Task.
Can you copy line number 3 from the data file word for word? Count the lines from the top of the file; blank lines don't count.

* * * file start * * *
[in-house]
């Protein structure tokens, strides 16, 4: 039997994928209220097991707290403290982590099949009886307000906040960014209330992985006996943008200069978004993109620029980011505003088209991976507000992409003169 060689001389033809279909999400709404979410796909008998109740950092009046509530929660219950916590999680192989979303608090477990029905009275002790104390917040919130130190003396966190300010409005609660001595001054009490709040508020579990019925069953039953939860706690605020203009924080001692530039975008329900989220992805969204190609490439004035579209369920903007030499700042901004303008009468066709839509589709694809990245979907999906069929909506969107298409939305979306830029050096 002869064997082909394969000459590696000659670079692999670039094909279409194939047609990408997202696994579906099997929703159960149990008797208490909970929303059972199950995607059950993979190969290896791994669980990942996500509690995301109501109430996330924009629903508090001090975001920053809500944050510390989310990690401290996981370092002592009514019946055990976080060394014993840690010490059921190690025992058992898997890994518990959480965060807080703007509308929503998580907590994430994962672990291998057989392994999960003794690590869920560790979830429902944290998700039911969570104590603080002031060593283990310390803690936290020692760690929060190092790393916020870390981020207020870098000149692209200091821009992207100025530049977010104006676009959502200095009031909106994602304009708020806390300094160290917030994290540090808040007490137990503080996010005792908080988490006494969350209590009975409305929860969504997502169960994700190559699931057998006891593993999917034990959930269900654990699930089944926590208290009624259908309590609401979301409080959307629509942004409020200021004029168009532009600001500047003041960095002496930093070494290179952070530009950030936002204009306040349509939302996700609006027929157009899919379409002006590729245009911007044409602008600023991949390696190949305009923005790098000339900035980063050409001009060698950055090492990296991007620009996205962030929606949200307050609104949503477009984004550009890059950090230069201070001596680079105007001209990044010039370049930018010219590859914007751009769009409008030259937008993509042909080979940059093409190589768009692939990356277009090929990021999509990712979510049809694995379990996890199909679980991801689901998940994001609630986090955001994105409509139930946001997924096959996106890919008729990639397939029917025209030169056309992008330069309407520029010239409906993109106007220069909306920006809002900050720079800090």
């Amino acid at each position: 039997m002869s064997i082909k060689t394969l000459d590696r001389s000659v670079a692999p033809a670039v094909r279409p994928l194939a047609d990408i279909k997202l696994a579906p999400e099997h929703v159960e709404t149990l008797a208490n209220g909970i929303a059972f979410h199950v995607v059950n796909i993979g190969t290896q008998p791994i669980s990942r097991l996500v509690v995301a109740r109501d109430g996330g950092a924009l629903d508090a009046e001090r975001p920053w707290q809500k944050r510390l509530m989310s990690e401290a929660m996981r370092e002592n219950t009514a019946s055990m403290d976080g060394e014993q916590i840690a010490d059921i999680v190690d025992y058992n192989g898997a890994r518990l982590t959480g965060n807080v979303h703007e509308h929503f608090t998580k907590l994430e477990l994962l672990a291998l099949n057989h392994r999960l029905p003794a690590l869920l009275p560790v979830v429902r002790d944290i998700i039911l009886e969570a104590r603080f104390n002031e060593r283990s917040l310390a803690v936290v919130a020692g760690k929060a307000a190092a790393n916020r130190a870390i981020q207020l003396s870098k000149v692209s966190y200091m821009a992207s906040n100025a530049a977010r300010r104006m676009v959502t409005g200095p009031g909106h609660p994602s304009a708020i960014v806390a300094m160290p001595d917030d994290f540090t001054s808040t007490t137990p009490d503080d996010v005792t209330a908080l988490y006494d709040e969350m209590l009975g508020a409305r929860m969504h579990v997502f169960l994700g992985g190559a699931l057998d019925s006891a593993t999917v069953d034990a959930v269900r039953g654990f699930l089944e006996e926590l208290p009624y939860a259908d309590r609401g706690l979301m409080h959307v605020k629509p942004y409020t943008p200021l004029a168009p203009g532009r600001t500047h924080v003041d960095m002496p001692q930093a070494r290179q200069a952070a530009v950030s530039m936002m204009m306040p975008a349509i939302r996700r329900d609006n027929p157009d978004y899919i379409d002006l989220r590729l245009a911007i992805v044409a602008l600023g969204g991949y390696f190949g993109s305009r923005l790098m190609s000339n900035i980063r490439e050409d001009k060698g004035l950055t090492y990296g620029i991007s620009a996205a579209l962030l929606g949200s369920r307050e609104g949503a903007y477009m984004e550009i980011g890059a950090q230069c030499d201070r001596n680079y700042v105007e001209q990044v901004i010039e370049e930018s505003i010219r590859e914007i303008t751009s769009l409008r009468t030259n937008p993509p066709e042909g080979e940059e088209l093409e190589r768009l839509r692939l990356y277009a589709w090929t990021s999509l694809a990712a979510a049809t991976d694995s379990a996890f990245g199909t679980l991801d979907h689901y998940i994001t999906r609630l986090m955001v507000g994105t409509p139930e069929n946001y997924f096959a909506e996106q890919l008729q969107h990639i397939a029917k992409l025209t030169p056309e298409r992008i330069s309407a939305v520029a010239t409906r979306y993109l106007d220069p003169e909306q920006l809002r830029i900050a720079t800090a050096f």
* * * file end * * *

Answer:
């Amino acid at each position: 039997m002869s064997i082909k060689t394969l000459d590696r001389s000659v670079a692999p033809a670039v094909r279409p994928l194939a047609d990408i279909k997202l696994a579906p999400e099997h929703v159960e709404t149990l008797a208490n209220g909970i929303a059972f979410h199950v995607v059950n796909i993979g190969t290896q008998p791994i669980s990942r097991l996500v509690v995301a109740r109501d109430g996330g950092a924009l629903d508090a009046e001090r975001p920053w707290q809500k944050r510390l509530m989310s990690e401290a929660m996981r370092e002592n219950t009514a019946s055990m403290d976080g060394e014993q916590i840690a010490d059921i999680v190690d025992y058992n192989g898997a890994r518990l982590t959480g965060n807080v979303h703007e509308h929503f608090t998580k907590l994430e477990l994962l672990a291998l099949n057989h392994r999960l029905p003794a690590l869920l009275p560790v979830v429902r002790d944290i998700i039911l009886e969570a104590r603080f104390n002031e060593r283990s917040l310390a803690v936290v919130a020692g760690k929060a307000a190092a790393n916020r130190a870390i981020q207020l003396s870098k000149v692209s966190y200091m821009a992207s906040n100025a530049a977010r300010r104006m676009v959502t409005g200095p009031g909106h609660p994602s304009a708020i960014v806390a300094m160290p001595d917030d994290f540090t001054s808040t007490t137990p009490d503080d996010v005792t209330a908080l988490y006494d709040e969350m209590l009975g508020a409305r929860m969504h579990v997502f169960l994700g992985g190559a699931l057998d019925s006891a593993t999917v069953d034990a959930v269900r039953g654990f699930l089944e006996e926590l208290p009624y939860a259908d309590r609401g706690l979301m409080h959307v605020k629509p942004y409020t943008p200021l004029a168009p203009g532009r600001t500047h924080v003041d960095m002496p001692q930093a070494r290179q200069a952070a530009v950030s530039m936002m204009m306040p975008a349509i939302r996700r329900d609006n027929p157009d978004y899919i379409d002006l989220r590729l245009a911007i992805v044409a602008l600023g969204g991949y390696f190949g993109s305009r923005l790098m190609s000339n900035i980063r490439e050409d001009k060698g004035l950055t090492y990296g620029i991007s620009a996205a579209l962030l929606g949200s369920r307050e609104g949503a903007y477009m984004e550009i980011g890059a950090q230069c030499d201070r001596n680079y700042v105007e001209q990044v901004i010039e370049e930018s505003i010219r590859e914007i303008t751009s769009l409008r009468t030259n937008p993509p066709e042909g080979e940059e088209l093409e190589r768009l839509r692939l990356y277009a589709w090929t990021s999509l694809a990712a979510a049809t991976d694995s379990a996890f990245g199909t679980l991801d979907h689901y998940i994001t999906r609630l986090m955001v507000g994105t409509p139930e069929n946001y997924f096959a909506e996106q890919l008729q969107h990639i397939a029917k992409l025209t030169p056309e298409r992008i330069s309407a939305v520029a010239t409906r979306y993109l106007d220069p003169e909306q920006l809002r830029i900050a720079t800090a050096f």